|MadSci Network: Evolution|
Cool question… First, we should appreciate that the differences between centipedes (Class Chilopoda) and millipedes (Class Diplopoda) are not limited to the number of legs per segment. These organisms also generally occupy different ecological niches. Centipedes are generally carnivorous, while millipedes are thought to feed primarily on organic debris or detritus. Centipedes are also generally faster than millipedes, which facilitates their carnivorous lifestyle.
It is difficult to appropriately infer what positive selective pressures (if any) are responsible for the specific adaptive difference (segmentation/leg- number). Different mutations in centipede and millipede lineages may have become fixed due to random processes of genetic bottlenecks (http://en.wikipedia.org/wiki/Population_bottleneck) or genetic drift (http://en.wikipedia.org/wiki/Genetic_drift), or there may have been positive selection due to increased reproductive fitness caused by the possession of a particular trait (e.g., a particular segmentation genetic program).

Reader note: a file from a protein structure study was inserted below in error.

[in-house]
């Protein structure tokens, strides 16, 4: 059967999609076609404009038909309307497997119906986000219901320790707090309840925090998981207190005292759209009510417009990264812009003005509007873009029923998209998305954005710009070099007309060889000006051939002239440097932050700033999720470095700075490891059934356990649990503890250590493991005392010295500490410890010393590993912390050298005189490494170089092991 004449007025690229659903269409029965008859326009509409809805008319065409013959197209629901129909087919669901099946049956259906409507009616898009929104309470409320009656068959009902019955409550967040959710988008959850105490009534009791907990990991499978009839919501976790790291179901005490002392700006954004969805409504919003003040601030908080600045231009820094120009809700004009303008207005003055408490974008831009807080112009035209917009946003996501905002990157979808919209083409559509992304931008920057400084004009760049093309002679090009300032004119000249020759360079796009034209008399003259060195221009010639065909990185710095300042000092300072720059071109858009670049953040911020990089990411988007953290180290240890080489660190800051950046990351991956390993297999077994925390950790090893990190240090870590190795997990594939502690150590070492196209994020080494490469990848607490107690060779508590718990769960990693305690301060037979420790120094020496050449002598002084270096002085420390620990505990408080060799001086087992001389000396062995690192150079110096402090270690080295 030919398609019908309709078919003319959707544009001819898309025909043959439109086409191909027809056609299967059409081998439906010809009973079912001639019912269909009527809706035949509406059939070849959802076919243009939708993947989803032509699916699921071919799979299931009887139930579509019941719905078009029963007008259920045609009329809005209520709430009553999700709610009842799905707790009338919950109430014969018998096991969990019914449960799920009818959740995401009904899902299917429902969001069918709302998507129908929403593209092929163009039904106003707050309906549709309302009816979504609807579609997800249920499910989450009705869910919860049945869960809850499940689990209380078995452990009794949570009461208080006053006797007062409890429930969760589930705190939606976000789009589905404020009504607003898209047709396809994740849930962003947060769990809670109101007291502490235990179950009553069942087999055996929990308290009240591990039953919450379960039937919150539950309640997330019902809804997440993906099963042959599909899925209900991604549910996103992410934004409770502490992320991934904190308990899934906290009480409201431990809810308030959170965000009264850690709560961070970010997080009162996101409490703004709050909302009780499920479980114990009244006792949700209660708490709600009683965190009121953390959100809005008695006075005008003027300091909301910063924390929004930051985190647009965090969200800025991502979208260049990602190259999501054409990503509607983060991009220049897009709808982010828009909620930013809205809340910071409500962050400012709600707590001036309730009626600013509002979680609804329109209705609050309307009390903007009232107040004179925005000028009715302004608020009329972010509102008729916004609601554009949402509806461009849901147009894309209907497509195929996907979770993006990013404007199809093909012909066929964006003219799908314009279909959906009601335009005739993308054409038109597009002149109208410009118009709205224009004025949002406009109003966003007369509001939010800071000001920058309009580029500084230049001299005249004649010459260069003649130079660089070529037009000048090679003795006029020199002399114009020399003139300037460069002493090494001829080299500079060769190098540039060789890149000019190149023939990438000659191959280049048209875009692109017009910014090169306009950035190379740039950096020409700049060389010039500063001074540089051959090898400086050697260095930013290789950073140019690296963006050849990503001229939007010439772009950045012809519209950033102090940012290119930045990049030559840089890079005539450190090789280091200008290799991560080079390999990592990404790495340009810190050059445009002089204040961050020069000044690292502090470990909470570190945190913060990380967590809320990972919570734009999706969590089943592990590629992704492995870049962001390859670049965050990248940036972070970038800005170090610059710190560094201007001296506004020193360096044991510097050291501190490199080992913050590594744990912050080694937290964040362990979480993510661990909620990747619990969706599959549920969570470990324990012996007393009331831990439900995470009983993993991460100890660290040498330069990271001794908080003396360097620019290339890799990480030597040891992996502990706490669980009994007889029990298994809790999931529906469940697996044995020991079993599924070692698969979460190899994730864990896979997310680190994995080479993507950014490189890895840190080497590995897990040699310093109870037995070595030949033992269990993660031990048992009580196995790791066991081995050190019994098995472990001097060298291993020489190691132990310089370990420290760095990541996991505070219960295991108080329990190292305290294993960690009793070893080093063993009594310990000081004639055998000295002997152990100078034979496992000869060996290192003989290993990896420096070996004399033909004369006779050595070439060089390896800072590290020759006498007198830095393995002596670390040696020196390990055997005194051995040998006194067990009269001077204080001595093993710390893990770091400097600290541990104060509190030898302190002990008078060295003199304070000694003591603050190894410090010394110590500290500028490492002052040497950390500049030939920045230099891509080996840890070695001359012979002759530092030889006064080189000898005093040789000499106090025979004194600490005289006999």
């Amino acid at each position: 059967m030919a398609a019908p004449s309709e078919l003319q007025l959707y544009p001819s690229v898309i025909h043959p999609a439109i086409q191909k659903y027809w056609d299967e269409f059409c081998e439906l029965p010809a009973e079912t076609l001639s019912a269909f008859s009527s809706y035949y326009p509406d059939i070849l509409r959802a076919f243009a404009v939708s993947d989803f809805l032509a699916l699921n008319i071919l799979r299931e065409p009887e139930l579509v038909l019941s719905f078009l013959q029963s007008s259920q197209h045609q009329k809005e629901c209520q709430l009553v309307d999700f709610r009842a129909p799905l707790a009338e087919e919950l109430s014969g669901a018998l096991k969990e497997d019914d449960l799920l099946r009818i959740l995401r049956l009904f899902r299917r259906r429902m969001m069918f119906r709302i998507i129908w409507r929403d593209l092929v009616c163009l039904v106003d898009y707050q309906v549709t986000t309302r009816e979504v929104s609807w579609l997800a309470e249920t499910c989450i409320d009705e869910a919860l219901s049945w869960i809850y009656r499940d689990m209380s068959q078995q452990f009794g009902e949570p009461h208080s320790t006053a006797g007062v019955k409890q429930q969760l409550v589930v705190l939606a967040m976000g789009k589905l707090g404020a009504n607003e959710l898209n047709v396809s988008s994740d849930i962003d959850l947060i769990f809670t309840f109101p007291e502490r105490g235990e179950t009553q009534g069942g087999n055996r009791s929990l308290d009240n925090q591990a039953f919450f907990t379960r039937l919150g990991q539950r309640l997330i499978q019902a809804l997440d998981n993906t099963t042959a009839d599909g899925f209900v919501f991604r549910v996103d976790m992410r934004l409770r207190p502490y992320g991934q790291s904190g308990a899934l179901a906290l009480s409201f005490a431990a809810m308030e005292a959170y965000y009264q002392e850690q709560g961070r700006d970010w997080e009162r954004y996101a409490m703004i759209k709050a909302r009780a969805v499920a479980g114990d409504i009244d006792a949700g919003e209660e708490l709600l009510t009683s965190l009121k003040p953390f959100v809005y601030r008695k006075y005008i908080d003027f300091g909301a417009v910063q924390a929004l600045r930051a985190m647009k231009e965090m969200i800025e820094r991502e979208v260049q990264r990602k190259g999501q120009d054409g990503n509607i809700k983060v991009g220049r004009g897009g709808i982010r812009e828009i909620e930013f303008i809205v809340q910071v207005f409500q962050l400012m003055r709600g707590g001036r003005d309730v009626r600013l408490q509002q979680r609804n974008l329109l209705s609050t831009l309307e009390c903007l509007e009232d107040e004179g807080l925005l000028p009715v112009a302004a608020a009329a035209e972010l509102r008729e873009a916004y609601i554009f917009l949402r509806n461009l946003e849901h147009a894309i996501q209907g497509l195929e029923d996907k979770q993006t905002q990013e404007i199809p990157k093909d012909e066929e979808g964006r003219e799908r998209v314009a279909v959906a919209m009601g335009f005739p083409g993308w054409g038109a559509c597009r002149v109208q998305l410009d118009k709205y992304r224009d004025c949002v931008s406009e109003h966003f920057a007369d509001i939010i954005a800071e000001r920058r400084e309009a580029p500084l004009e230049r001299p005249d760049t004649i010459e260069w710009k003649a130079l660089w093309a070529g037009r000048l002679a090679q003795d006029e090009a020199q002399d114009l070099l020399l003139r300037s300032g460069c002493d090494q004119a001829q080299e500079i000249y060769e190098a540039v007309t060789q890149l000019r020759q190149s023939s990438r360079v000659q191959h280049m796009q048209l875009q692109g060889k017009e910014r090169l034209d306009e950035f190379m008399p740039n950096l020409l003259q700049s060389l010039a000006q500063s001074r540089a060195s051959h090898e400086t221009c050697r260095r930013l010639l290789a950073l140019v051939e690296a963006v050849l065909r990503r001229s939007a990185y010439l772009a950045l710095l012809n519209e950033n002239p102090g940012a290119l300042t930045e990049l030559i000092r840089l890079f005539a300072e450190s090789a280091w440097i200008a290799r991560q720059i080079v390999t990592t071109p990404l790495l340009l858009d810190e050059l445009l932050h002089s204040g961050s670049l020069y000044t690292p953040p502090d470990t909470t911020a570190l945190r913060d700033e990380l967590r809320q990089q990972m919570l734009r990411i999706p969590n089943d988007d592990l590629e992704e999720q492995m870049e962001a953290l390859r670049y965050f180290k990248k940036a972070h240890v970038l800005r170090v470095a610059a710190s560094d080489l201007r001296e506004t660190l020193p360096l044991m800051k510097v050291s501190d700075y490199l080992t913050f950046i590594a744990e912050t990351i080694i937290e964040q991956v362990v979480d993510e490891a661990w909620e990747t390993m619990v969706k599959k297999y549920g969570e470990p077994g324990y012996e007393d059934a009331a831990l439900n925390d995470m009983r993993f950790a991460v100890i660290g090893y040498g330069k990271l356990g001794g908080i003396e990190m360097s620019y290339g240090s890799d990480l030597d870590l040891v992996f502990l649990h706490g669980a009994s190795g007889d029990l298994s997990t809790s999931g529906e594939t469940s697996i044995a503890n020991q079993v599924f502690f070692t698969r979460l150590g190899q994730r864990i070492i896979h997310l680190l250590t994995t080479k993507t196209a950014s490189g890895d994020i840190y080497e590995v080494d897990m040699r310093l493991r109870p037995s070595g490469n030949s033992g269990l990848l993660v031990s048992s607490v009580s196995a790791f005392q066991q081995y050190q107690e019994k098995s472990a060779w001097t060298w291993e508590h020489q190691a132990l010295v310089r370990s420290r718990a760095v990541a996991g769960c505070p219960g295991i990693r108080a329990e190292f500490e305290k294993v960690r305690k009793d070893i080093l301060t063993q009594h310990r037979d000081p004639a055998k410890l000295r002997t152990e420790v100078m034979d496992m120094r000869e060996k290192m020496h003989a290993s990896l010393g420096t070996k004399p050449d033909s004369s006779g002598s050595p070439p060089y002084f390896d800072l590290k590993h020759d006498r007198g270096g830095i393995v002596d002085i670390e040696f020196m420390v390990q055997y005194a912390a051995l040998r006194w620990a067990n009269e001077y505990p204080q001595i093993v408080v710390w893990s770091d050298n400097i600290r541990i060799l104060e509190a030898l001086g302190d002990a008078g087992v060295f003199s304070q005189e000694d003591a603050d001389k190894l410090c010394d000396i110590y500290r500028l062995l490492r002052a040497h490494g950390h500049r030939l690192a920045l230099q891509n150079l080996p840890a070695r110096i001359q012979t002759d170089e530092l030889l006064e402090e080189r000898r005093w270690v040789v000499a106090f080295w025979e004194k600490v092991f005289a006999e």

Both groups are able to occupy distinct niches; mutations differentiating centipedes and millipedes include, but are not limited to, a group of genes called HOX genes involved in body plan organization and assigning "segmental identity" in systems ranging from the fruit fly to the developing human brain. HOX genes (along with a suite of other genes involved in body plan specification) have well-characterized functions influencing segment number, limb number, etc. Changes in the number (via gene duplication: http://en.wikipedia.org/wiki/Gene_duplication) and activity of HOX genes can arise through evolution, allowing new body forms a chance to survive/thrive. Unfavorable adaptations/mutations that influence segmentation/body plan will be less likely to proliferate in certain ecosystems; "unfit" forms fail to persist in the population. In the case of Myriapods, the specific environment probably partially dictates whether a centipede or millipede lineage would be more successful.
A nice website describing some basics of the evolutionary and developmental biology of segmentation in Myriapods: http://www.salk.edu/labs/mnl-t/clh/pede2.html
A more complex paper discussing the evolutionary lineage of centipedes and millipedes: http://dpc.uba.uva.nl/ctz/vol73/nr03/art02
Hope this helps,
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